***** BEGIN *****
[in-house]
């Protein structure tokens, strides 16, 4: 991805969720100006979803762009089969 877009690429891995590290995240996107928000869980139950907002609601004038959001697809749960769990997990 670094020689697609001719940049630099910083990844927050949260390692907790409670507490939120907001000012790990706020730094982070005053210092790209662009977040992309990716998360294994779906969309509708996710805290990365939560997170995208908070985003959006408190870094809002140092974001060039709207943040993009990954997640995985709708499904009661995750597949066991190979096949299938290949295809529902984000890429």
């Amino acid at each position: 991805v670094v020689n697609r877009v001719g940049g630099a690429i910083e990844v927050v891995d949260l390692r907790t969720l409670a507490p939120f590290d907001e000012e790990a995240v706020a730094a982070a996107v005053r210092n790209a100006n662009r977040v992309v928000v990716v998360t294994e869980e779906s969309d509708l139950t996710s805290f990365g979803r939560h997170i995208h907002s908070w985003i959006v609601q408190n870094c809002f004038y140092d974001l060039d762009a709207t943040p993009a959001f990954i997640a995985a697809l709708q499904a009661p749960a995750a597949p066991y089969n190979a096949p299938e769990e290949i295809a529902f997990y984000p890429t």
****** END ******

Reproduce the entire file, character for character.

[in-house]
């Protein structure tokens, strides 16, 4: 991805969720100006979803762009089969 877009690429891995590290995240996107928000869980139950907002609601004038959001697809749960769990997990 670094020689697609001719940049630099910083990844927050949260390692907790409670507490939120907001000012790990706020730094982070005053210092790209662009977040992309990716998360294994779906969309509708996710805290990365939560997170995208908070985003959006408190870094809002140092974001060039709207943040993009990954997640995985709708499904009661995750597949066991190979096949299938290949295809529902984000890429």
């Amino acid at each position: 991805v670094v020689n697609r877009v001719g940049g630099a690429i910083e990844v927050v891995d949260l390692r907790t969720l409670a507490p939120f590290d907001e000012e790990a995240v706020a730094a982070a996107v005053r210092n790209a100006n662009r977040v992309v928000v990716v998360t294994e869980e779906s969309d509708l139950t996710s805290f990365g979803r939560h997170i995208h907002s908070w985003i959006v609601q408190n870094c809002f004038y140092d974001l060039d762009a709207t943040p993009a959001f990954i997640a995985a697809l709708q499904a009661p749960a995750a597949p066991y089969n190979a096949p299938e769990e290949i295809a529902f997990y984000p890429t």